Adam S. Olsen- Washington, D.C.
October 5, 2021

As the debt ceiling standoff continues, Senate Majority Leader Chuck Schumer (D-New York) set up a vote on Wednesday to increase the federal government’s borrowing ceiling, but didn’t lay out how Democrats planned to pass a bill without Republican votes.  Leader Schumer warned earlier Monday that lawmakers must act by the end of the week to avoid any repercussions.  Late Monday, he took steps to have a Senate vote on legislation passed last week by the House to raise the debt ceiling through December 16th, 2022.  But Republicans already telegraphed that they would block the bill during a vote likely to occur on Wednesday.  Sixty votes are needed to clear a procedural hurdle, and the Senate is divided 50-50 between Republicans and Democrats. Democrats will discuss the issue at their closed-doors lunch Tuesday and Democratic leadership has so far ruled out putting reconciliation on the table, noting that Republicans could allow them to raise the debt ceiling with only their votes by not requiring 60 votes for a stand-alone debt ceiling bill.   But some Democratic senators are opening the door to using the budget process if they can’t find another way to raise the nation’s borrowing limit.  For that to happen, the most likely path forward for Senate Democratic Leadership is the Senate Budget Committee must produce a resolution that includes instructions to raise the debt ceiling, which must then pass the House and Senate and weather a barrage of hostile amendments. Then the House must draft and vote on a separate bill to lift the debt ceiling, which would then go to the Senate, where it could not be filibustered but would again have to survive a vote-a-rama where any proposal could be considered, and if any were adopted, the measure would be forced back to the House, all of this would need to be completed by October 18th.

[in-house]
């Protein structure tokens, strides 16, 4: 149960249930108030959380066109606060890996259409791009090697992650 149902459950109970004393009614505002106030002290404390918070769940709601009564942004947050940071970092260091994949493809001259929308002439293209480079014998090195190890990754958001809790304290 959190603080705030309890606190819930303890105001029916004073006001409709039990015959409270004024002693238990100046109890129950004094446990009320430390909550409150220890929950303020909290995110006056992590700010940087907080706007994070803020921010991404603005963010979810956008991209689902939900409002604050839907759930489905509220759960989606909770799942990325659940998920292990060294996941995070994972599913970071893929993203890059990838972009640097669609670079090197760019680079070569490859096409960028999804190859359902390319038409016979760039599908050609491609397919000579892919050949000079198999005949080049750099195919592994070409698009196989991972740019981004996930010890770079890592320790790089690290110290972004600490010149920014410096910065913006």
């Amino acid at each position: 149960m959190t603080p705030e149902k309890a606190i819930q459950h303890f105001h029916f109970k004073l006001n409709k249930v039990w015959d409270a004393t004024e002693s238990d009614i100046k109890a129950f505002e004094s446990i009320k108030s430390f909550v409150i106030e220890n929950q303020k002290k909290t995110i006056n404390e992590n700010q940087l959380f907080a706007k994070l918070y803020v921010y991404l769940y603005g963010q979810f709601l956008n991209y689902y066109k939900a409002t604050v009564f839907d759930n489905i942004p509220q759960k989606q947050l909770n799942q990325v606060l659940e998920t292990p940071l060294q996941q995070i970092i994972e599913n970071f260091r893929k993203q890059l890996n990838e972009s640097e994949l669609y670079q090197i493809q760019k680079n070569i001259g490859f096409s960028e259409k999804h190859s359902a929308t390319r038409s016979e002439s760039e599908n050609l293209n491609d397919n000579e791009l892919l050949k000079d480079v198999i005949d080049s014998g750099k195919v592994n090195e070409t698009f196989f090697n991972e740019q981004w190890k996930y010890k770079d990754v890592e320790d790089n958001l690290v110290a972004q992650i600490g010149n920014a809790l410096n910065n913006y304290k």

As the debt ceiling plays out, negotiations continue on the size of the $3.5 trillion social infrastructure bill.  Today, Senator Joe Manchin (D-West Virginia) signaled he is open to a budget reconciliation bill in the ballpark of $1.9 trillion to $2.2 trillion, above the limit he set just last week of $1.5 trillion.  On the House side, Speaker Nancy Pelosi (D-California) is meeting with her committee chairs to begin to recalibrate the size of the package.  Today, also sees President Joe Biden traveling to Michigan to historically conservative Livingston County in an effort to churn up support for a bipartisan infrastructure plan and other legislative priorities currently stalled in Congress.

For today, the Senate will continue work on the nomination Paloma Adams-Allen to be Deputy Administrator of the United States Agency for International Development and the nomination of Lauren J. King to be United States District Judge for the Western District of Washington.

The House continues to be in committee work weeks until Tuesday, October 19th, when it will return for votes.

Adam S. Olsen, Washington, D.C.